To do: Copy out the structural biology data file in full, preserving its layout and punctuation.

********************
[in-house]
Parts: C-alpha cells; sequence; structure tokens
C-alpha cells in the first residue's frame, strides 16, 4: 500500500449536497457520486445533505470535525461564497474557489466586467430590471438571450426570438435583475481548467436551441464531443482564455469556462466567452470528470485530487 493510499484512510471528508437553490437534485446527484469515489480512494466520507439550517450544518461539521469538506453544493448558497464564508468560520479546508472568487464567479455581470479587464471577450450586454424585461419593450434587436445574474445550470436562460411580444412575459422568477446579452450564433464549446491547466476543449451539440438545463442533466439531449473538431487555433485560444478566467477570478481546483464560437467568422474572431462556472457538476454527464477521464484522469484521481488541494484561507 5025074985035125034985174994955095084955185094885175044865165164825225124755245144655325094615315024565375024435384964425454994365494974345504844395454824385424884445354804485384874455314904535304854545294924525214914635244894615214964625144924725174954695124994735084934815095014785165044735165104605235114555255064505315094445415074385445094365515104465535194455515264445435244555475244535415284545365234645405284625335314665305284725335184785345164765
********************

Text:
[in-house]
Parts: C-alpha cells; sequence; structure tokens
C-alpha cells in the first residue's frame, strides 16, 4: 500500500449536497457520486445533505470535525461564497474557489466586467430590471438571450426570438435583475481548467436551441464531443482564455469556462466567452470528470485530487 493510499484512510471528508437553490437534485446527484469515489480512494466520507439550517450544518461539521469538506453544493448558497464564508468560520479546508472568487464567479455581470479587464471577450450586454424585461419593450434587436445574474445550470436562460411580444412575459422568477446579452450564433464549446491547466476543449451539440438545463442533466439531449473538431487555433485560444478566467477570478481546483464560437467568422474572431462556472457538476454527464477521464484522469484521481488541494484561507 5025074985035125034985174994955095084955185094885175044865165164825225124755245144655325094615315024565375024435384964425454994365494974345504844395454824385424884445354804485384874455314904535304854545294924525214914635244894615214964625144924725174954695124994735084934815095014785165044735165104605235114555255064505315094445415074385445094365515104465535194455515264445435244555475244535415284545365234645405284625335314665305284725335184785345164765